Friday, June 28, 2013

Turkey's use of counterterrorism law to suppress media



The crackdown on the media in Turkey continues with arrests and searches of homes and offices of journalists as Ankara tries to stifle ant-government protests. But this is only one part of the suppression of the media, especially in the Kurdish language, where journalists criticising the government are routinely accused of terrorism.

Reporters without Borders (RSF) that monitors freedom of expression issues around the world, expressed concern over aggressive statements made by Ankara and raids on media organisations and journalists covering the protests. RSF said organisers, their supporters and journalists had been accused of acting “at the behest of ‘external actors’ or in collusion with ‘terrorist organizations’ with the aim of destabilizing the country.”

“The protest movement’s criminalization is being accompanied by an unacceptable and dangerous climate of hostility towards the media … We call for immediate explanations of the arrests of journalists in recent days. Raids on journalists’ homes and news media violate the principle of the protection of sources, the cornerstone of media freedom,” RSF observed in a statement on June 18.

RSF, which places Turkey as the 154th of the 179 countries on the Press Freedom Index, reported that anti-terrorism police had raided the offices of a number of leftwing newspapers and the homes of journalists who work for them. Etkin News Agency (ETHA) is one such targeted with its offices raided on the 18th with two of its senior women journalists held under house arrest.

RSF also pointed to a number of Turkish and foreign journalists who had been targeted by law enforcement authorities since protests began in late May. In a statement on June 17, it named eight reporters who were arrested for covering events at Istanbul as the police used violence to evict protestors. The journalists were detained and later released.

Although Turkey’s harsh treatment of the independent media is in the spotlight only following the protests, it is one the most media-hostile governments in the world. As mentioned in my posting June 26, according to the Committee for the Protection of Journalists (CPJ), Turkey has 45 journalists – the largest number in the world – behind bars.

Among those who are targeted by Turkish authorities are journalists working Kurdish language media organisations. The minority Kurds, victims of Turkey’s vicious policy of political repression, have been fighting to establish a state of their own. In a June 12th posting, the German newspaper Spiegel Online International’s Michael Sontheimer describes the ordeal of Zeynep Kuray (35), a Kurdish-language journalist who was arrested in December 2011, by five plainclothes officers entering her apartment in Istanbul at 5.00 a.m. in the morning.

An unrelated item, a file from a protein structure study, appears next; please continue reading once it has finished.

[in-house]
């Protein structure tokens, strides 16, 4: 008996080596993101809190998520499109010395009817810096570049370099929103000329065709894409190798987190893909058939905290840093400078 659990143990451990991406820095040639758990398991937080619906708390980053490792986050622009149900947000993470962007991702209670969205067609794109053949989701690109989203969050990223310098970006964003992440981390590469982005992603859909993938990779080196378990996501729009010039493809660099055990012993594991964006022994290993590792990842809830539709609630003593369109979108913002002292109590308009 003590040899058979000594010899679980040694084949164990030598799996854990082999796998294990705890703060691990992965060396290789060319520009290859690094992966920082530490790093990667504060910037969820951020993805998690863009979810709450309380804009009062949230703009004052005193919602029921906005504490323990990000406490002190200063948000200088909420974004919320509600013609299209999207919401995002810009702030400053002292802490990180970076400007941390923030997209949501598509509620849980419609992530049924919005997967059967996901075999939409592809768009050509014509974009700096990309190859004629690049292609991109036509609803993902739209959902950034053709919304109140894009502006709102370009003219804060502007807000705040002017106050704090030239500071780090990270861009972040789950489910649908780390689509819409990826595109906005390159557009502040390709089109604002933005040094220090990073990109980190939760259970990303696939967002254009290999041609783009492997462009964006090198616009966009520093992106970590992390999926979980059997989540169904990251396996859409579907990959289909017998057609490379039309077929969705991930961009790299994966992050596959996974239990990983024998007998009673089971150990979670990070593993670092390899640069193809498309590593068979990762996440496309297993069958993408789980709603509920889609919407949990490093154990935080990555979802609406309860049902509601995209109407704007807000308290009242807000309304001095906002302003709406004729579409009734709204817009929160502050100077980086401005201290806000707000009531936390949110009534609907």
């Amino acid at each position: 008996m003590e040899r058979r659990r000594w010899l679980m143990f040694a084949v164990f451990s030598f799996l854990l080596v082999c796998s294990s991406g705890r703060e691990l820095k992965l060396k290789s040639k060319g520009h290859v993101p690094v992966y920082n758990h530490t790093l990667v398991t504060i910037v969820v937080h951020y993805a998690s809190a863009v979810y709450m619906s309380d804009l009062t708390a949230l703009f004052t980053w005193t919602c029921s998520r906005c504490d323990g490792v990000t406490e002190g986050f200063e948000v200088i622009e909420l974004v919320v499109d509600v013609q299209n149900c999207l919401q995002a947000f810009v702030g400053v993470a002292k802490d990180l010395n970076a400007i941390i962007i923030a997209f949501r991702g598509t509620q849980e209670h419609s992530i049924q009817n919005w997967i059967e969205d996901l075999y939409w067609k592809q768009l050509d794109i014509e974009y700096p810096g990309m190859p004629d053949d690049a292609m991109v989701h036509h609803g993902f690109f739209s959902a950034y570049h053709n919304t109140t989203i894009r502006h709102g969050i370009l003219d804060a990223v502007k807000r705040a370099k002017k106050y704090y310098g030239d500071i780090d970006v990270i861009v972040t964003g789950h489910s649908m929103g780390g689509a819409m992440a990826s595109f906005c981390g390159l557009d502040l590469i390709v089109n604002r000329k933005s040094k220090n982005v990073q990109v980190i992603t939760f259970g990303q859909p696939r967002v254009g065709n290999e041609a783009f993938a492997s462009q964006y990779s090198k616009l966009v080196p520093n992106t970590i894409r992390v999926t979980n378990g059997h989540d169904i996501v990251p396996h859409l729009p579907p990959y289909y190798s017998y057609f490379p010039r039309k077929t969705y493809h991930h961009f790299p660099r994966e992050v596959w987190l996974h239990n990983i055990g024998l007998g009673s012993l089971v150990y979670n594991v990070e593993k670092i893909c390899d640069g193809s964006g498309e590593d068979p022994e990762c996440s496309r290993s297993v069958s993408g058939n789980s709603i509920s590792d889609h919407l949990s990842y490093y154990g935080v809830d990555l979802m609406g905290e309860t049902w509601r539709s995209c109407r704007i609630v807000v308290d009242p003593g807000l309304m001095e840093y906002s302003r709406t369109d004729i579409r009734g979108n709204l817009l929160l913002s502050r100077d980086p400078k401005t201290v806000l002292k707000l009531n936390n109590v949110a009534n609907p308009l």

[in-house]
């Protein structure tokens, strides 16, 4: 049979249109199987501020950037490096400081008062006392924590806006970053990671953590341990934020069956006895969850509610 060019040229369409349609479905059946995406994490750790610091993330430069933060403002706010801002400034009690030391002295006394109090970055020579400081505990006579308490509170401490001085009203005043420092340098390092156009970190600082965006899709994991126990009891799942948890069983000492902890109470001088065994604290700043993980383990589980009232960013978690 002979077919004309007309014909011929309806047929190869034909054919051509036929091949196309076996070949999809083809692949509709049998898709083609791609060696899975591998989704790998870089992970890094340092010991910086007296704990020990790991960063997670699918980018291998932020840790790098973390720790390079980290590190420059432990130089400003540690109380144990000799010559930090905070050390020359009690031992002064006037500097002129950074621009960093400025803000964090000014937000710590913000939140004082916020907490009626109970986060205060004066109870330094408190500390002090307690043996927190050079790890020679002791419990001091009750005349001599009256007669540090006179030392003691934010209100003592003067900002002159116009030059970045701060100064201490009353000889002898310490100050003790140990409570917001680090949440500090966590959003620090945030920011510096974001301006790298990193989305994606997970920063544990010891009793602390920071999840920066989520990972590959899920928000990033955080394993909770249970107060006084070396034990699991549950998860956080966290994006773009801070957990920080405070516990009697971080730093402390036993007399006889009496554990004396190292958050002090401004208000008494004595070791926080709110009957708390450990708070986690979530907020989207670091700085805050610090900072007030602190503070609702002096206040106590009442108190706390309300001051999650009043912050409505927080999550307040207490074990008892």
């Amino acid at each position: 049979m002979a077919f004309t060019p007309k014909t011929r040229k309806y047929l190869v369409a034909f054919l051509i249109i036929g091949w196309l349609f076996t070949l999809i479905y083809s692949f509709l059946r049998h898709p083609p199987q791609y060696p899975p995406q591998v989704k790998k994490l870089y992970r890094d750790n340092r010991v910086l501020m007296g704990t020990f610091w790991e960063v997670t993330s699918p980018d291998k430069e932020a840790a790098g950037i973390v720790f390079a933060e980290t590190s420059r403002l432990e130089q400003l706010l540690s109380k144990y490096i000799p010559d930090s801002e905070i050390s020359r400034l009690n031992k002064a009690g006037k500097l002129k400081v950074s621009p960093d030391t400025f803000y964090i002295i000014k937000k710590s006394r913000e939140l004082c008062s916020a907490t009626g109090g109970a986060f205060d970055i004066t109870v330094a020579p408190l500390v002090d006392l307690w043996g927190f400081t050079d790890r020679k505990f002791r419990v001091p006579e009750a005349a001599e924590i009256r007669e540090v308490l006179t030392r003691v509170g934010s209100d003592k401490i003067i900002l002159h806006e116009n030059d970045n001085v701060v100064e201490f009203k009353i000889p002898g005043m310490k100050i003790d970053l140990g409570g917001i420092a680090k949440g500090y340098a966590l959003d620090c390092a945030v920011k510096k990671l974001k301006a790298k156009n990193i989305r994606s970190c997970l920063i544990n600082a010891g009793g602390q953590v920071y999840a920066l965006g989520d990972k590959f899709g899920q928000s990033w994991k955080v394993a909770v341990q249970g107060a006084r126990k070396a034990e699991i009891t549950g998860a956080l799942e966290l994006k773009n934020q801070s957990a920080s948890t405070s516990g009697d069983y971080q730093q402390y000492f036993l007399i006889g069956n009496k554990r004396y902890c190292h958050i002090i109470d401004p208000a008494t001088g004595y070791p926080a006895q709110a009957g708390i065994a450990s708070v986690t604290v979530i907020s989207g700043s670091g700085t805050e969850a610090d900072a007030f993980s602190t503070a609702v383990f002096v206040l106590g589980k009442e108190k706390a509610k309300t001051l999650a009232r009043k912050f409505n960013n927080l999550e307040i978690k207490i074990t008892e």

“After she had spent three days in the Istanbul police prison, a prosecutor informed her that she was being accused of being a member of a terrorist organization, the media committee of the Union of Communities in Kurdistan (KCK). He claimed that the KCK was a cover for the Kurdistan Workers’ Party (PKK), which wanted to create a Kurdish nation with armed force,” Sontheimer writes. Kuray was released on bail in April although many other Kurdish-language journalists remain in detention.

“‘Turkey’s counterterrorism laws are archaic and repressive,’ says Christophe Deloire, the general secretary of Reporters without Borders... Under … the country’s anti-terror law, spreading ‘propaganda for a terrorist organization’ carries a penalty of two to seven-and-a-half years in prison,” states the Spiegel Online story.

At a panel discussion on press freedom in Turkey on March 27, Susan Corke of the New York-based Freedom House referred to a Carnegie report which said that 68% of journalists detained in Turkey in 2012 were held under counterterrorism laws. “These detentions have been justified on the basis of combating the PKK, especially through the KCK case… Reporting on, or printing material produced by, the PKK, should not in itself be considered a crime,” Corke said. (Freedom House classifies media in Turkey as partly free)

Placing the rising importance of Turkey to the West and its role in war in Syria, Corke cautioned that security should not be the sole lens through which the west’s relations with Turkey are viewed. She recommends two ways whereby the West could press Ankara on media reform: by strengthening civil society actors and by including freedom of the media as a benchmark in the dialogue on Turkey’s full accession to the European Union membership.

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